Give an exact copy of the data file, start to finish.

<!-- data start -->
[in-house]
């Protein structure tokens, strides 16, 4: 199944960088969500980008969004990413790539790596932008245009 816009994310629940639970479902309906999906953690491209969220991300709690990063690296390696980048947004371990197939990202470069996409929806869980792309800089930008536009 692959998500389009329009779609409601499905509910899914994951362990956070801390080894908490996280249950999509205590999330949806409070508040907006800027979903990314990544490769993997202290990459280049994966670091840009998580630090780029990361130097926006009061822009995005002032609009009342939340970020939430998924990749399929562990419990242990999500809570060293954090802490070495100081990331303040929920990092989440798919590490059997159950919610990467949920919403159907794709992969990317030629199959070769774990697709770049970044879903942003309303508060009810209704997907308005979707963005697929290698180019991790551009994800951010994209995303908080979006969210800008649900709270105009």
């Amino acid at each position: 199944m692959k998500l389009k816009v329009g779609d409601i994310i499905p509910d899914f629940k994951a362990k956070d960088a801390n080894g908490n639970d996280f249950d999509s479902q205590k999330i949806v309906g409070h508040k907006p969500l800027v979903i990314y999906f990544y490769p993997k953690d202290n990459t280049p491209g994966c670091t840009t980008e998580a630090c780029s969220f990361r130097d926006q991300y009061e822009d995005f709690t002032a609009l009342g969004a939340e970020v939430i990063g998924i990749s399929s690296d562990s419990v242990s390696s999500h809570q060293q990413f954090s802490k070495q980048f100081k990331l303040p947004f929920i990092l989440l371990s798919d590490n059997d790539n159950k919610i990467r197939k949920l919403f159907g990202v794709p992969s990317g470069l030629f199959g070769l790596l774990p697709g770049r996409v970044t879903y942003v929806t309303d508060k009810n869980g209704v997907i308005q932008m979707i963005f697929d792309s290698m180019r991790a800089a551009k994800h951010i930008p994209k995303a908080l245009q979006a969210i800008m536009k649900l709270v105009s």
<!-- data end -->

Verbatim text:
[in-house]
């Protein structure tokens, strides 16, 4: 199944960088969500980008969004990413790539790596932008245009 816009994310629940639970479902309906999906953690491209969220991300709690990063690296390696980048947004371990197939990202470069996409929806869980792309800089930008536009 692959998500389009329009779609409601499905509910899914994951362990956070801390080894908490996280249950999509205590999330949806409070508040907006800027979903990314990544490769993997202290990459280049994966670091840009998580630090780029990361130097926006009061822009995005002032609009009342939340970020939430998924990749399929562990419990242990999500809570060293954090802490070495100081990331303040929920990092989440798919590490059997159950919610990467949920919403159907794709992969990317030629199959070769774990697709770049970044879903942003309303508060009810209704997907308005979707963005697929290698180019991790551009994800951010994209995303908080979006969210800008649900709270105009």
């Amino acid at each position: 199944m692959k998500l389009k816009v329009g779609d409601i994310i499905p509910d899914f629940k994951a362990k956070d960088a801390n080894g908490n639970d996280f249950d999509s479902q205590k999330i949806v309906g409070h508040k907006p969500l800027v979903i990314y999906f990544y490769p993997k953690d202290n990459t280049p491209g994966c670091t840009t980008e998580a630090c780029s969220f990361r130097d926006q991300y009061e822009d995005f709690t002032a609009l009342g969004a939340e970020v939430i990063g998924i990749s399929s690296d562990s419990v242990s390696s999500h809570q060293q990413f954090s802490k070495q980048f100081k990331l303040p947004f929920i990092l989440l371990s798919d590490n059997d790539n159950k919610i990467r197939k949920l919403f159907g990202v794709p992969s990317g470069l030629f199959g070769l790596l774990p697709g770049r996409v970044t879903y942003v929806t309303d508060k009810n869980g209704v997907i308005q932008m979707i963005f697929d792309s290698m180019r991790a800089a551009k994800h951010i930008p994209k995303a908080l245009q979006a969210i800008m536009k649900l709270v105009s």